How Evaluation and Evidence Are Making a Kaiser Permanente Scholarship Program More Effective

Date 

December 16, 2015

Social 

Infographic 1 and 2
infographic 3 and 4

In 2009, when Kaiser Permanente began offering a $2,000 scholarship—aimed largely at increasing college access and participation of students from diverse and/or economically disadvantaged backgrounds in the health care professions—they weren’t sure whether the scholarship would provide enough funding to make a difference in the lives of students.

With an evaluation of the program for the years 2009-2014 (conducted by Education Northwest) now complete and available online, Kaiser now has evidence showing how well the program works, and the results are promising.

“We know that the cost of college is high, so we weren't sure what the evaluation would reveal about the impact of a scholarship of this size,” says Melissa Leonard, program manager of Kaiser Permanente’s Community Health Careers. “We were so pleased to see that a good number of the respondents reported that their motivation to attend college was impacted by the scholarship, and that more than half felt that it made it financially possible for them to attend college. Respondents also shared that opportunities for greater financial assistance would be even more helpful, which made us feel good about the $5,000 and $10,000 awards we added to the program in 2015.

This scholarship had a huge impact on my decision to pursue medicine, and it reminded me that anything is possible with hard work, regardless of what your background may be.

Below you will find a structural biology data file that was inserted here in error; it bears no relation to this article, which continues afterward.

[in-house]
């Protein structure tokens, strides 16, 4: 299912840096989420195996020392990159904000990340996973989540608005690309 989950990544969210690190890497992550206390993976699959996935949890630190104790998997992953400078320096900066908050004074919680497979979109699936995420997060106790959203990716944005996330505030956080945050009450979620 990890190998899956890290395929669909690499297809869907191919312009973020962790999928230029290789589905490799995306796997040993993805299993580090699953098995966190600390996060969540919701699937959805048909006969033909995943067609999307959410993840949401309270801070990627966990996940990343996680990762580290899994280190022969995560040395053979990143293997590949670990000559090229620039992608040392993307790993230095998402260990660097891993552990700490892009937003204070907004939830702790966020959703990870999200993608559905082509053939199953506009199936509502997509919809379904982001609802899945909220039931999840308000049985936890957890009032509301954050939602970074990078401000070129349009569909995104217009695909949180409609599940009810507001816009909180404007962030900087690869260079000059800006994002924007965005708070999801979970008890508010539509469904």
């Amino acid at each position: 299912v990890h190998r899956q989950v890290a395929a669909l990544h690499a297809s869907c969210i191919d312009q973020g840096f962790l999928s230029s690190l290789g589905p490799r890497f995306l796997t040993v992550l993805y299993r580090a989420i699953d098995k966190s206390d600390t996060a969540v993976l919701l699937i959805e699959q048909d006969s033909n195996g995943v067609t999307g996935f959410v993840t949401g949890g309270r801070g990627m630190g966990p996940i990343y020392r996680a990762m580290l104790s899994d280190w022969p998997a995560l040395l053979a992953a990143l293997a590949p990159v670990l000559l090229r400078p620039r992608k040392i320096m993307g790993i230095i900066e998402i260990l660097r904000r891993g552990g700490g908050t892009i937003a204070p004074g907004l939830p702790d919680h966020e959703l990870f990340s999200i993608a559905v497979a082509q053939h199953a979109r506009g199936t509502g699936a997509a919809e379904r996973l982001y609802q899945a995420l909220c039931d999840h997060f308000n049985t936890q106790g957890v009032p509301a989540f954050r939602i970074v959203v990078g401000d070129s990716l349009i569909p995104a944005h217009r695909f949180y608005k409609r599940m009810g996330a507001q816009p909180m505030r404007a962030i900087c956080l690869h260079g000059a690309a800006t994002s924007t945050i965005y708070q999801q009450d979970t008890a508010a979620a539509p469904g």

—Kaiser Health Care Career Scholarship Recipient

The evaluation has inspired a number of program improvements. For example, the evaluation showed that the scholarship program is meeting its goal of reaching diverse students but can do a better job in recruiting students who are economically disadvantaged. As a result, the program will give heavier weighting to financial need in the application review process. Other program changes based on the evaluation findings include requiring scholarship recipients to work with an academic advisor (which past recipients identified as being critical to their success); working more closely with nonprofit programs and projects that focus on academic preparedness; and promoting more internships, job shadow, and volunteer opportunities for recipients within Kaiser Permanente.

In addition to conducting the evaluation, Education Northwest also created an infographic that the Community Health Careers initiative is using to share the findings and start conversations. According to Tracy Dannen-Grace, director of community partnerships and philanthropy at Kaiser Permanente, the evaluation has contributed to the program’s ability to receive new and additional funding. “It has been an important conversational tool to gain organizational awareness and support for the initiative and for cultural competency practices within our own health care system,” she says. “It is also adding to community awareness around educational disparities, especially in culturally specific groups.”

Download the evaluation report and the full-size infographics.